I recently attended a Skills for Care event, ‘The state of the adult social care sector and workforce in England’. It was a highly informative session, with some stark data to digest, and certainly provided food for thought.
The sector contributes approximately £51.5 billion to the UK economy, across 17,900 organisations (39,000 service providing locations), and employs about one and a half million people.
Covid-19 has contributed to the creation of a number of gaps we are now seeing in the service when it comes to delivering quality care, safely.
According to Skills for Care’s report, ‘The state of the adult social care sector and workforce in England’, which was discussed in depth at the event, currently there are 165,000 vacant jobs in the sector, with a 52 per cent increase in posts seen in 2021/22. Staff turnover rates are high, 52 per cent for those aged under 20 years old and 44 per cent for registered nurses. These are certainly unwelcome trends, especially as roles within the sector can be so rewarding and are increasingly valued by the public.
The adult social care sector is predominantly made up of females (82 per cent), with the average age being 45 (with 28 per cent aged 55 and over). The latter group is a demographic that has moved away from the sector, and employment in general, since the onset of the pandemic. Only 23 per cent of people working in the sector identify as part of an ethnic minority group - with 16 per cent of those working in leadership roles from these same groups.
This lack of talent, and diversity of talent, begs the question – just how do we attract more young people and men to the sector? And how do employers ensure they tackle the diversity challenges on the leadership route?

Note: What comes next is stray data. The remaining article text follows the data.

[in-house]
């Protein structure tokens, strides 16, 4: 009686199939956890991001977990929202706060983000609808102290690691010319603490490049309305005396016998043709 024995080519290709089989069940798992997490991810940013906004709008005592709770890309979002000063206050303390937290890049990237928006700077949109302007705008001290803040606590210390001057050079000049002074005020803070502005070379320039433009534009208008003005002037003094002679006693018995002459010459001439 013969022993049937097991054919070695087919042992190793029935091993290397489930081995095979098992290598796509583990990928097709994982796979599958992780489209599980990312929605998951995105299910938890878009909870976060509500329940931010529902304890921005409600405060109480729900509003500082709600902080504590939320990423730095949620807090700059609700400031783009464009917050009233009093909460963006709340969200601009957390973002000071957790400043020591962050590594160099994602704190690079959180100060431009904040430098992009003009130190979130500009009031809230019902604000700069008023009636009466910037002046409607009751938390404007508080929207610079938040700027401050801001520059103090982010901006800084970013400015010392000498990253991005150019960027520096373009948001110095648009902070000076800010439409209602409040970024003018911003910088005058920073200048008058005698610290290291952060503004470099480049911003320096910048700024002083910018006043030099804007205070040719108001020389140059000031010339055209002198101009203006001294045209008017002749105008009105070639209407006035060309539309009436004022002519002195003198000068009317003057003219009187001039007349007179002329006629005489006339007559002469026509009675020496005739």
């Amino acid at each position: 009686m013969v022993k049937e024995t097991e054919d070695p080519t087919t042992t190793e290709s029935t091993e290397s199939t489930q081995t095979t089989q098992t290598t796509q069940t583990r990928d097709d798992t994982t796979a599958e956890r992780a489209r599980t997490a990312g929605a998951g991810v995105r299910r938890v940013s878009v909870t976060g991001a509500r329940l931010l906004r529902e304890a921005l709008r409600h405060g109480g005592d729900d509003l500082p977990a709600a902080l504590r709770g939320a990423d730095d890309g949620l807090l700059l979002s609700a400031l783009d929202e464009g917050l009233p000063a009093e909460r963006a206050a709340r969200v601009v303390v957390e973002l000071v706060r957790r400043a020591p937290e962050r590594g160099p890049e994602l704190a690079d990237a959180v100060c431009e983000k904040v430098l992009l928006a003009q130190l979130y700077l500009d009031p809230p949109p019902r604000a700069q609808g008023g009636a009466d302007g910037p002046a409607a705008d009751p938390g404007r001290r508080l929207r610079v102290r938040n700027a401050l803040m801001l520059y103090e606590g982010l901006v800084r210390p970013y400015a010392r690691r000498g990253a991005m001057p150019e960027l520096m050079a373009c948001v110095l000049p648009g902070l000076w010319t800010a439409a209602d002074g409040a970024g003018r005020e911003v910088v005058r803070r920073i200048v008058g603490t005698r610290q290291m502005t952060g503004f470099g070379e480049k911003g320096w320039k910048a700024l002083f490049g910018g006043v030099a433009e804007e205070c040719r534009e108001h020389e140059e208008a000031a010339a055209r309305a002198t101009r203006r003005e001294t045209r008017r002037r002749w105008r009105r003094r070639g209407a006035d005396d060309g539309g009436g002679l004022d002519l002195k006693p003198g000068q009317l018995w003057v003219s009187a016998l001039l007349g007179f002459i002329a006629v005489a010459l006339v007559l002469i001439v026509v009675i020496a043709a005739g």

Pay and benefits were a hot topic - particularly in relation to equivalent posts in the NHS. Care workers receive one pound per hour less in the private adult social care space versus the NHS comparator. 80 per cent of all jobs outside of the sector pay more to their workforce than to the workers in this market. A sustainable approach to pay and rewards is needed to ensure that workers are attracted and retained.
The Skills for Care event revealed sickness absence in the sector has doubled since the pandemic - but is decreasing. However, there is a reliance on providers, such as us, to provide short-term staffing solutions to close the necessary gaps that still exist.
The challenges in the sector have been obvious for a long, long time. And the U-turn on the Social Care Levy will be detrimental to the sector. That said, the announcement of £500 million Discharge & Workforce funding – the first tranche now and the second in January 2023 – will help. £200 million of that funding will head to local authorities to bolster the workforce, increase capacity, and take on more patients from hospitals. The funding can be used on initiatives which will have the greatest impact in the area - it's hoped this will include staff recruitment and retention. It's late coming, given the creaking healthcare system and time of year.
Alarmingly, the event also revealed there will be a 27 per cent increase in roles within the sector by 2035 (2.27 million roles, versus the 1.79 million roles currently). This contrasted with speakers highlighting the challenges they faced attracting people to study nursing at university (as one example) - it’s clear the volumes are nowhere near where they should be and that placement opportunities during courses need to cover social and secondary care.